This movie was a perfect example in that it required a lot of stunts. It required a lot of action and a lot of physical work and the director, Kim Jee-woon was a fanatic about seeing as much as possible done by me, done by the actors, and only make it really dangerous, where you could really risk getting injured heavily or killed, the stunt guys would take over. So that was the rule. So we all practiced. We all rehearsed. We all did over and over the stunts and did the physical work, but when you are 65 it's different than when you’re 35.
The great thing in the movie is that we are trying to not play me as the 35 year old action hero, but the guy that is about to retire and here's this challenge coming up where he really needs to get his act together. He cannot play ‘I'm about to retire.’ He has the 20 most dangerous mercenaries descending on his town, and he has only a few people to work with.
They joke a lot about your age in the film, calling you ‘abuelito’ [grandfather] and other one-liners.
I think it was appropriate at that moment. You don't want to dwell on it but you just throw it in and it takes the curse off then. You can make fun of yourself. I think Clint [Eastwood] did that very well.
Did you look at how other screen heroes – like John Wayne and you mentioned Clint Eastwood – handled their screen image at similar times in their careers?
I think it’s always good to look at the history of things, and to study it. Times change, of course, but those are idols of mine, in that they have gone a long way. They’re my motivators.
After years of bodybuilding and movie stunts, how is your body holding up?
I feel good right now, but I have had my share of injuries. I think that when you lift as many tons of weights as I have, inevitably there is wear and tear, and you have injuries. When you have done various different sports like skiing, you will have ski injuries and broken femur and knees and stuff like that. When you do stunts you will have your share of injuries there and getting stitched up in movies and having broken shoulders and dislocated shoulders and all that.
I have had a lot of surgeries and a lot of things that had to be fixed on the body, but medical technology is really advanced. I'm sitting here today and can do everything. I just came back from a one week ski trip with my kids in Sun Valley, and I don't have to tell you how kids try to out-ski you. They get their moments and it becomes a fierce competition where you go down the steepest moguls and those expert runs. I can do all of that stuff and also do the stunts. I feel great that I can still do all those things.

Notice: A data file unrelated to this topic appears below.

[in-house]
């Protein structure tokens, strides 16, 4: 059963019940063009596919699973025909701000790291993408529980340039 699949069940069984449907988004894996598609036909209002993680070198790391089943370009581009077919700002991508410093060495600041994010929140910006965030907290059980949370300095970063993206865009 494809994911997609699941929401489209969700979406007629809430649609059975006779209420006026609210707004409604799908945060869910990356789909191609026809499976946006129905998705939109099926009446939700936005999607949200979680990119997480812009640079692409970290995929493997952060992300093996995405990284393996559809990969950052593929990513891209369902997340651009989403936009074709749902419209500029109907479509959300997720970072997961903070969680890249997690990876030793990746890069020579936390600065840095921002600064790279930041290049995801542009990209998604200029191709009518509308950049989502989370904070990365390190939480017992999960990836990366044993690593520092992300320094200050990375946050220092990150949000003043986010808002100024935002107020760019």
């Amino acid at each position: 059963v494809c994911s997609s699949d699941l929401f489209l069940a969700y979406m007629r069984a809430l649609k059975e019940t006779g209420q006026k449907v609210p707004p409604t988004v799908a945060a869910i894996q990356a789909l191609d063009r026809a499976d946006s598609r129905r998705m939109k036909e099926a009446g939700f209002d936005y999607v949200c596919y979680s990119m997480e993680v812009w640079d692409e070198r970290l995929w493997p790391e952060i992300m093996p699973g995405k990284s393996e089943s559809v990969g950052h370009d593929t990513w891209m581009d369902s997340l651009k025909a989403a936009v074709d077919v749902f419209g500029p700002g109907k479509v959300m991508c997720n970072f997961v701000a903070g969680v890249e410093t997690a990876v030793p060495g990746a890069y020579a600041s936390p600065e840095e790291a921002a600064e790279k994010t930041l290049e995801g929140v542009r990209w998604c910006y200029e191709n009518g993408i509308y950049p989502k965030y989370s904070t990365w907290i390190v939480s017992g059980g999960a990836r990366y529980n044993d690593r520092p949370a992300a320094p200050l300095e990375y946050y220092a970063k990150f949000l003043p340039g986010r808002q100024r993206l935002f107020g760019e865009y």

What is your strategy going forward, in terms of what you are going to be picking your projects for these next few years? This is a relatively low-key original concept, and there’s a lot of talk swirling about franchises you’ve built, like ‘Conan the Barbarian’ and ‘The Terminator.’
A lot of it has to do with timing. That's what show business and politics have in common: a lot of it is timing. I think that I would have chosen to do Conan already if it would have been ready, but the Universal Studios just bought the rights to Conan. They have an executive over there that happens to be a big believer in bringing back that character. Universal Studios was the first one to do the movie with Dino De Laurentiis and now they want to be back and do a bunch of Conan movies – but to do it really high quality, not as a B-movie. Do the high quality like the first one was, that John Milius directed and Dino De Laurentiis produced and Universal has presented – they want to go back to that. So they will be ready by sometime this year.
Same is also with ‘Triplets,’ the sequel to ‘Twins’: I have been trying to get Universal Studios to do that for 10 years! The studio executives that were there up until recently did not see the value, but now the new leadership sees the value and says, ‘That's a brilliant idea –Why haven't they done it? We want to do that.’ So they hired the writers and they are full blast ahead. That's a movie that we will be doing.
Do you see a time when you might also do another “Terminator” film?
Sure – absolutely! If the script is good, why not? I love the ‘Terminator’ series.